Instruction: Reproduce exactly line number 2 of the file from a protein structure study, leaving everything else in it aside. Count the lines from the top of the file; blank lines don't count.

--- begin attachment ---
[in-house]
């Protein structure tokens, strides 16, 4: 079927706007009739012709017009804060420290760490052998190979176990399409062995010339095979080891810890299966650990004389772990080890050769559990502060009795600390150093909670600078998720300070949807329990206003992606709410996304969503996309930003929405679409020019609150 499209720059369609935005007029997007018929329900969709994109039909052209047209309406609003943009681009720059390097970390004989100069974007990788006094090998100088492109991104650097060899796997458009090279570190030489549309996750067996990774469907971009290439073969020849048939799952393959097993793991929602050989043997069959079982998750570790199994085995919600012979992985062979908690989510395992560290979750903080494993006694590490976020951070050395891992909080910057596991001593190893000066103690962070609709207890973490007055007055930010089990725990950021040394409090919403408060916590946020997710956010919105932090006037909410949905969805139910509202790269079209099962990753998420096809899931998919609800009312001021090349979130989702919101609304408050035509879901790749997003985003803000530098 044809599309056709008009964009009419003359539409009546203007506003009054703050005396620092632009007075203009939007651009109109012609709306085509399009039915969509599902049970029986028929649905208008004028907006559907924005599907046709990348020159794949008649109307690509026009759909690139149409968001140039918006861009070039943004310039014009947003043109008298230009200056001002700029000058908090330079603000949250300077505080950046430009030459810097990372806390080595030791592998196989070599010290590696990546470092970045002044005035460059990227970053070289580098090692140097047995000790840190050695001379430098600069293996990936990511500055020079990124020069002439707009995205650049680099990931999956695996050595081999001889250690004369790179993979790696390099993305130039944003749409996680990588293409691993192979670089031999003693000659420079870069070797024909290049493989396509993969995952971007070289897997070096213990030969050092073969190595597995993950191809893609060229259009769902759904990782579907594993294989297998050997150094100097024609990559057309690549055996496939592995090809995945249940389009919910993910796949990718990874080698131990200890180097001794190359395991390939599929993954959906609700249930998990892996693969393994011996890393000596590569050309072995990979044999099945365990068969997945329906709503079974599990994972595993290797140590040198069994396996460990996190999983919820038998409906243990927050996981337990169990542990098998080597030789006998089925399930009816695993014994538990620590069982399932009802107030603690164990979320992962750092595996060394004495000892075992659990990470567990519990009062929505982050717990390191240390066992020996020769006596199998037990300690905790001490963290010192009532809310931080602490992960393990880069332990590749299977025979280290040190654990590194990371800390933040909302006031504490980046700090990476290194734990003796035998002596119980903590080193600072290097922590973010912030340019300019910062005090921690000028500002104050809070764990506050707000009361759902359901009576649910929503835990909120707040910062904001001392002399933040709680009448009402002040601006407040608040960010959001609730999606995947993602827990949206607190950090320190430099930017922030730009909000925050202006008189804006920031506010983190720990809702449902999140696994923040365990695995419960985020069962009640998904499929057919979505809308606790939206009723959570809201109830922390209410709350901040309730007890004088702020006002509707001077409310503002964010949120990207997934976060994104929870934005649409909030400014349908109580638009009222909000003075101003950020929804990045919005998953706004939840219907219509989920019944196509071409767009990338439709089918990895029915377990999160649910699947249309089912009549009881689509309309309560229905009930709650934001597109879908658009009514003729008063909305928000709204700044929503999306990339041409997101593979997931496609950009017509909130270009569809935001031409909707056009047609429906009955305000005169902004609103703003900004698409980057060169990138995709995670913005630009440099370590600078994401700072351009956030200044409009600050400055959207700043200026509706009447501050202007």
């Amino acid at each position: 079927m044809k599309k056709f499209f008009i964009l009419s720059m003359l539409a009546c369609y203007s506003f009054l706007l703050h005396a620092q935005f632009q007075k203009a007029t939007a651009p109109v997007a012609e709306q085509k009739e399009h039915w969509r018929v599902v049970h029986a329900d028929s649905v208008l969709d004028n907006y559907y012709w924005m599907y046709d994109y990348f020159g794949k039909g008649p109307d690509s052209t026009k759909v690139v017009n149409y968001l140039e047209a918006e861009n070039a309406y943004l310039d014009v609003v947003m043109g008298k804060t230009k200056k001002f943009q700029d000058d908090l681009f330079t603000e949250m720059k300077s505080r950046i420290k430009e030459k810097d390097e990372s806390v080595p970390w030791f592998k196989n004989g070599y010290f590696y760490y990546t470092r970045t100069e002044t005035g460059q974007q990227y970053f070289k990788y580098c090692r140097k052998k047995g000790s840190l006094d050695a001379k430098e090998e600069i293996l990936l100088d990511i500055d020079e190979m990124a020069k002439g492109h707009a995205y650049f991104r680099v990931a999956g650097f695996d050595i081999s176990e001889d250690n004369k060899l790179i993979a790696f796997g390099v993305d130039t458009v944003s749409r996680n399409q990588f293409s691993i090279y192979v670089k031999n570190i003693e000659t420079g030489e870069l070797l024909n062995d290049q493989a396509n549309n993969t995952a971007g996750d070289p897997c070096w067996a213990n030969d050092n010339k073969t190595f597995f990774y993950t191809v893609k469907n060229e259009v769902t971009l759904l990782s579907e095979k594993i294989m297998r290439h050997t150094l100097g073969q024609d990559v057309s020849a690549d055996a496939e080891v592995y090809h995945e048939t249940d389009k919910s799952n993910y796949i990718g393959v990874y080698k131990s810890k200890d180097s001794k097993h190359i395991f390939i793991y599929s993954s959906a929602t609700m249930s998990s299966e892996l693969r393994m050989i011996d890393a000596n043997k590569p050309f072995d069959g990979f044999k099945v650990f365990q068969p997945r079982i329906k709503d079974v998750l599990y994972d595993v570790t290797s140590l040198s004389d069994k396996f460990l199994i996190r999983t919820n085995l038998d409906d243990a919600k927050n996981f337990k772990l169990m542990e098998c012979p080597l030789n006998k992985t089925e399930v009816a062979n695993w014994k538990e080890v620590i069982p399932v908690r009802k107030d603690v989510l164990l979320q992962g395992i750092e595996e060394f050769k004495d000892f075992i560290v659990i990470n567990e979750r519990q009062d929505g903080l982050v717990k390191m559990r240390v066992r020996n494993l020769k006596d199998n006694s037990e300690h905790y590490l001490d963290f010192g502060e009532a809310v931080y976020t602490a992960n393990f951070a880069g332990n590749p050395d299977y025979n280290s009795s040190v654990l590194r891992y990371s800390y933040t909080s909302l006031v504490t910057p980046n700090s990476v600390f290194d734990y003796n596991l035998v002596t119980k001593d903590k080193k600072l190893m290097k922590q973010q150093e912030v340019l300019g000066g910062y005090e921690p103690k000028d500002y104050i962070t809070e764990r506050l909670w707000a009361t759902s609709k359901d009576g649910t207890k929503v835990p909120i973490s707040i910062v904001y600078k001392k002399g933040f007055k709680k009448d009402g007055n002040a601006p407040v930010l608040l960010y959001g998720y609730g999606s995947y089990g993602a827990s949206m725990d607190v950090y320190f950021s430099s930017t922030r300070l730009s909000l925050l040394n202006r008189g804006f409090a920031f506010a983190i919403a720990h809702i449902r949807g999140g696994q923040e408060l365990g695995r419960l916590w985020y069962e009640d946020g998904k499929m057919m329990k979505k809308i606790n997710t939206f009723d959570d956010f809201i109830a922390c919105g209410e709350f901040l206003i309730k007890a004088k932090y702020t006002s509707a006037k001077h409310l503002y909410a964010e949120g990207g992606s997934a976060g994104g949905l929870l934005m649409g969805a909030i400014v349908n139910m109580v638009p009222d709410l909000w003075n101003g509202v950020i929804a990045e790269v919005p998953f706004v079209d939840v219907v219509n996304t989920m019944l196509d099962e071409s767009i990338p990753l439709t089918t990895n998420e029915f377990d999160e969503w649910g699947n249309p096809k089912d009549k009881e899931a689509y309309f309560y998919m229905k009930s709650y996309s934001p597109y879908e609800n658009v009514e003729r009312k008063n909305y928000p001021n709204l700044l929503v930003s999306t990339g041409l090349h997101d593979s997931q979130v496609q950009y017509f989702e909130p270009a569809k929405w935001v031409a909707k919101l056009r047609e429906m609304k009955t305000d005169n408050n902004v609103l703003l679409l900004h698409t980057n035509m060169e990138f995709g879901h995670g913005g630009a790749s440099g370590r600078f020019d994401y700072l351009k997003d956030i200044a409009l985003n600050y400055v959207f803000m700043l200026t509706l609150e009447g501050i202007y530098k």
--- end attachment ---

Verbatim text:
């Protein structure tokens, strides 16, 4: 079927706007009739012709017009804060420290760490052998190979176990399409062995010339095979080891810890299966650990004389772990080890050769559990502060009795600390150093909670600078998720300070949807329990206003992606709410996304969503996309930003929405679409020019609150 499209720059369609935005007029997007018929329900969709994109039909052209047209309406609003943009681009720059390097970390004989100069974007990788006094090998100088492109991104650097060899796997458009090279570190030489549309996750067996990774469907971009290439073969020849048939799952393959097993793991929602050989043997069959079982998750570790199994085995919600012979992985062979908690989510395992560290979750903080494993006694590490976020951070050395891992909080910057596991001593190893000066103690962070609709207890973490007055007055930010089990725990950021040394409090919403408060916590946020997710956010919105932090006037909410949905969805139910509202790269079209099962990753998420096809899931998919609800009312001021090349979130989702919101609304408050035509879901790749997003985003803000530098 044809599309056709008009964009009419003359539409009546203007506003009054703050005396620092632009007075203009939007651009109109012609709306085509399009039915969509599902049970029986028929649905208008004028907006559907924005599907046709990348020159794949008649109307690509026009759909690139149409968001140039918006861009070039943004310039014009947003043109008298230009200056001002700029000058908090330079603000949250300077505080950046430009030459810097990372806390080595030791592998196989070599010290590696990546470092970045002044005035460059990227970053070289580098090692140097047995000790840190050695001379430098600069293996990936990511500055020079990124020069002439707009995205650049680099990931999956695996050595081999001889250690004369790179993979790696390099993305130039944003749409996680990588293409691993192979670089031999003693000659420079870069070797024909290049493989396509993969995952971007070289897997070096213990030969050092073969190595597995993950191809893609060229259009769902759904990782579907594993294989297998050997150094100097024609990559057309690549055996496939592995090809995945249940389009919910993910796949990718990874080698131990200890180097001794190359395991390939599929993954959906609700249930998990892996693969393994011996890393000596590569050309072995990979044999099945365990068969997945329906709503079974599990994972595993290797140590040198069994396996460990996190999983919820038998409906243990927050996981337990169990542990098998080597030789006998089925399930009816695993014994538990620590069982399932009802107030603690164990979320992962750092595996060394004495000892075992659990990470567990519990009062929505982050717990390191240390066992020996020769006596199998037990300690905790001490963290010192009532809310931080602490992960393990880069332990590749299977025979280290040190654990590194990371800390933040909302006031504490980046700090990476290194734990003796035998002596119980903590080193600072290097922590973010912030340019300019910062005090921690000028500002104050809070764990506050707000009361759902359901009576649910929503835990909120707040910062904001001392002399933040709680009448009402002040601006407040608040960010959001609730999606995947993602827990949206607190950090320190430099930017922030730009909000925050202006008189804006920031506010983190720990809702449902999140696994923040365990695995419960985020069962009640998904499929057919979505809308606790939206009723959570809201109830922390209410709350901040309730007890004088702020006002509707001077409310503002964010949120990207997934976060994104929870934005649409909030400014349908109580638009009222909000003075101003950020929804990045919005998953706004939840219907219509989920019944196509071409767009990338439709089918990895029915377990999160649910699947249309089912009549009881689509309309309560229905009930709650934001597109879908658009009514003729008063909305928000709204700044929503999306990339041409997101593979997931496609950009017509909130270009569809935001031409909707056009047609429906009955305000005169902004609103703003900004698409980057060169990138995709995670913005630009440099370590600078994401700072351009956030200044409009600050400055959207700043200026509706009447501050202007």